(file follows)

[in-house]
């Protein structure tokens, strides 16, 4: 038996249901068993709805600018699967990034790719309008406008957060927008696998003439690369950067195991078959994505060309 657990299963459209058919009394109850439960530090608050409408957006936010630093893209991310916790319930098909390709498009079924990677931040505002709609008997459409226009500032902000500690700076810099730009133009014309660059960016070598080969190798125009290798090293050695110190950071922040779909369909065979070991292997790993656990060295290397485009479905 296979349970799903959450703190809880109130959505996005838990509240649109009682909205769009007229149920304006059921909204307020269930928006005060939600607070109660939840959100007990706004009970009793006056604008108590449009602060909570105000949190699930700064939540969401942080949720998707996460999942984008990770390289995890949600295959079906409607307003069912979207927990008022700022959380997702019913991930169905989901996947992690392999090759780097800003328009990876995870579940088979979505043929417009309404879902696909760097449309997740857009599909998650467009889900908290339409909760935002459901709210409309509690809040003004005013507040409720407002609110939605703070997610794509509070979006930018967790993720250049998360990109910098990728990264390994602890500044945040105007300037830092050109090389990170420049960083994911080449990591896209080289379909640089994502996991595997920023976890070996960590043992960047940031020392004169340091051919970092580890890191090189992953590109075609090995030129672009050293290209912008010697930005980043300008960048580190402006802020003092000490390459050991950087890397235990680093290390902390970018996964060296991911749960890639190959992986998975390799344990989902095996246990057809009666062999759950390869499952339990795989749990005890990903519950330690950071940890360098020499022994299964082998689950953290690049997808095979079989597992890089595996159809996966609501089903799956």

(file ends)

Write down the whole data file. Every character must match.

[in-house]
């Protein structure tokens, strides 16, 4: 038996249901068993709805600018699967990034790719309008406008957060927008696998003439690369950067195991078959994505060309 657990299963459209058919009394109850439960530090608050409408957006936010630093893209991310916790319930098909390709498009079924990677931040505002709609008997459409226009500032902000500690700076810099730009133009014309660059960016070598080969190798125009290798090293050695110190950071922040779909369909065979070991292997790993656990060295290397485009479905 296979349970799903959450703190809880109130959505996005838990509240649109009682909205769009007229149920304006059921909204307020269930928006005060939600607070109660939840959100007990706004009970009793006056604008108590449009602060909570105000949190699930700064939540969401942080949720998707996460999942984008990770390289995890949600295959079906409607307003069912979207927990008022700022959380997702019913991930169905989901996947992690392999090759780097800003328009990876995870579940088979979505043929417009309404879902696909760097449309997740857009599909998650467009889900908290339409909760935002459901709210409309509690809040003004005013507040409720407002609110939605703070997610794509509070979006930018967790993720250049998360990109910098990728990264390994602890500044945040105007300037830092050109090389990170420049960083994911080449990591896209080289379909640089994502996991595997920023976890070996960590043992960047940031020392004169340091051919970092580890890191090189992953590109075609090995030129672009050293290209912008010697930005980043300008960048580190402006802020003092000490390459050991950087890397235990680093290390902390970018996964060296991911749960890639190959992986998975390799344990989902095996246990057809009666062999759950390869499952339990795989749990005890990903519950330690950071940890360098020499022994299964082998689950953290690049997808095979079989597992890089595996159809996966609501089903799956």